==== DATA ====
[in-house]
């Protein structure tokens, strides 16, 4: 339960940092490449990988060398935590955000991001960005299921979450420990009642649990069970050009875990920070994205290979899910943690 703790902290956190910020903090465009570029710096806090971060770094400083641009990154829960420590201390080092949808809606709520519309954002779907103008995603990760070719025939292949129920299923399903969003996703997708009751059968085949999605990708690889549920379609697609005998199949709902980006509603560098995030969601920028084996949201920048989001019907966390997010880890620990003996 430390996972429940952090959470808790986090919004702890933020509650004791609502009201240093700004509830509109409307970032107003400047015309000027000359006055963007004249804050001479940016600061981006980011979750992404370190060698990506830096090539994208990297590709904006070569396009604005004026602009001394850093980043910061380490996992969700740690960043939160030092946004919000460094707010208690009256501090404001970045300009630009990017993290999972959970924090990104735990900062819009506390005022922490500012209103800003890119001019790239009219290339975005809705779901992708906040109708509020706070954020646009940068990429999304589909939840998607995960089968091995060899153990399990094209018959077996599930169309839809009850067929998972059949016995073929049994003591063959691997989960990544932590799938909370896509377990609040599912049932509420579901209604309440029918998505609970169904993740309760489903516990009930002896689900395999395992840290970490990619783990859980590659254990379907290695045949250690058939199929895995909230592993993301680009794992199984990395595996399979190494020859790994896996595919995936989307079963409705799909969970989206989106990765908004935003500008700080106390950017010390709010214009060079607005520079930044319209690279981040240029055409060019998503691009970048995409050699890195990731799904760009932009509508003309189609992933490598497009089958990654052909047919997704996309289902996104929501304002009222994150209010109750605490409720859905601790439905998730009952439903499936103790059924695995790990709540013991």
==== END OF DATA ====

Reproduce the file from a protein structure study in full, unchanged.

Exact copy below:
[in-house]
């Protein structure tokens, strides 16, 4: 339960940092490449990988060398935590955000991001960005299921979450420990009642649990069970050009875990920070994205290979899910943690 703790902290956190910020903090465009570029710096806090971060770094400083641009990154829960420590201390080092949808809606709520519309954002779907103008995603990760070719025939292949129920299923399903969003996703997708009751059968085949999605990708690889549920379609697609005998199949709902980006509603560098995030969601920028084996949201920048989001019907966390997010880890620990003996 430390996972429940952090959470808790986090919004702890933020509650004791609502009201240093700004509830509109409307970032107003400047015309000027000359006055963007004249804050001479940016600061981006980011979750992404370190060698990506830096090539994208990297590709904006070569396009604005004026602009001394850093980043910061380490996992969700740690960043939160030092946004919000460094707010208690009256501090404001970045300009630009990017993290999972959970924090990104735990900062819009506390005022922490500012209103800003890119001019790239009219290339975005809705779901992708906040109708509020706070954020646009940068990429999304589909939840998607995960089968091995060899153990399990094209018959077996599930169309839809009850067929998972059949016995073929049994003591063959691997989960990544932590799938909370896509377990609040599912049932509420579901209604309440029918998505609970169904993740309760489903516990009930002896689900395999395992840290970490990619783990859980590659254990379907290695045949250690058939199929895995909230592993993301680009794992199984990395595996399979190494020859790994896996595919995936989307079963409705799909969970989206989106990765908004935003500008700080106390950017010390709010214009060079607005520079930044319209690279981040240029055409060019998503691009970048995409050699890195990731799904760009932009509508003309189609992933490598497009089958990654052909047919997704996309289902996104929501304002009222994150209010109750605490409720859905601790439905998730009952439903499936103790059924695995790990709540013991």